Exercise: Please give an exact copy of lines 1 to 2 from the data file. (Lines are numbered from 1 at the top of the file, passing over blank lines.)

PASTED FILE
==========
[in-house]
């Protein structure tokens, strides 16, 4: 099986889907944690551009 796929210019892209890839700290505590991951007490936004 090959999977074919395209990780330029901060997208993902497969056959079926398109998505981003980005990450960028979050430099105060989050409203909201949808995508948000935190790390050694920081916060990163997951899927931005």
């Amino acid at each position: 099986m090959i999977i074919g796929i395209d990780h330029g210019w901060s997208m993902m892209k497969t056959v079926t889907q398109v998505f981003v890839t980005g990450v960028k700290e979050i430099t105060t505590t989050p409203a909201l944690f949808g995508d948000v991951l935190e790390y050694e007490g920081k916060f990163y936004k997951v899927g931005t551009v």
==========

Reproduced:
[in-house]
């Protein structure tokens, strides 16, 4: 099986889907944690551009 796929210019892209890839700290505590991951007490936004 090959999977074919395209990780330029901060997208993902497969056959079926398109998505981003980005990450960028979050430099105060989050409203909201949808995508948000935190790390050694920081916060990163997951899927931005």